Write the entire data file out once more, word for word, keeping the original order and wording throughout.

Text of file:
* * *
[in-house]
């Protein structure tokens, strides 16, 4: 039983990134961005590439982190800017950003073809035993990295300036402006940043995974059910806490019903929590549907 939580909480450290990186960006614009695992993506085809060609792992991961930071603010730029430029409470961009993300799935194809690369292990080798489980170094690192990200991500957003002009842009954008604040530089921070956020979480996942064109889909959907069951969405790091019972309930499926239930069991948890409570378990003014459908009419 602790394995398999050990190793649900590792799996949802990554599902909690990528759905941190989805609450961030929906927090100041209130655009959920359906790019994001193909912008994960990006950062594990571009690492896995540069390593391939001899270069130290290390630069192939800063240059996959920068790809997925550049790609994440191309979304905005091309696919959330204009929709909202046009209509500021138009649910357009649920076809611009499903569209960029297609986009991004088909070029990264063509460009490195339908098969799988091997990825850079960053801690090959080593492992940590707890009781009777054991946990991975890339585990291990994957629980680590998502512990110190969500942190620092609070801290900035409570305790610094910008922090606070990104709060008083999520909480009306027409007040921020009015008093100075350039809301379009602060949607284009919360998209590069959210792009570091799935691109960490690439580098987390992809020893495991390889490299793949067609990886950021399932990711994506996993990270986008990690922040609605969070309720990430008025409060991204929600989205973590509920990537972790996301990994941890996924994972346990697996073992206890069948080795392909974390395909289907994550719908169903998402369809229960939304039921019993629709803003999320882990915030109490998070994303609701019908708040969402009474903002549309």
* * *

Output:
[in-house]
């Protein structure tokens, strides 16, 4: 039983990134961005590439982190800017950003073809035993990295300036402006940043995974059910806490019903929590549907 939580909480450290990186960006614009695992993506085809060609792992991961930071603010730029430029409470961009993300799935194809690369292990080798489980170094690192990200991500957003002009842009954008604040530089921070956020979480996942064109889909959907069951969405790091019972309930499926239930069991948890409570378990003014459908009419 602790394995398999050990190793649900590792799996949802990554599902909690990528759905941190989805609450961030929906927090100041209130655009959920359906790019994001193909912008994960990006950062594990571009690492896995540069390593391939001899270069130290290390630069192939800063240059996959920068790809997925550049790609994440191309979304905005091309696919959330204009929709909202046009209509500021138009649910357009649920076809611009499903569209960029297609986009991004088909070029990264063509460009490195339908098969799988091997990825850079960053801690090959080593492992940590707890009781009777054991946990991975890339585990291990994957629980680590998502512990110190969500942190620092609070801290900035409570305790610094910008922090606070990104709060008083999520909480009306027409007040921020009015008093100075350039809301379009602060949607284009919360998209590069959210792009570091799935691109960490690439580098987390992809020893495991390889490299793949067609990886950021399932990711994506996993990270986008990690922040609605969070309720990430008025409060991204929600989205973590509920990537972790996301990994941890996924994972346990697996073992206890069948080795392909974390395909289907994550719908169903998402369809229960939304039921019993629709803003999320882990915030109490998070994303609701019908708040969402009474903002549309």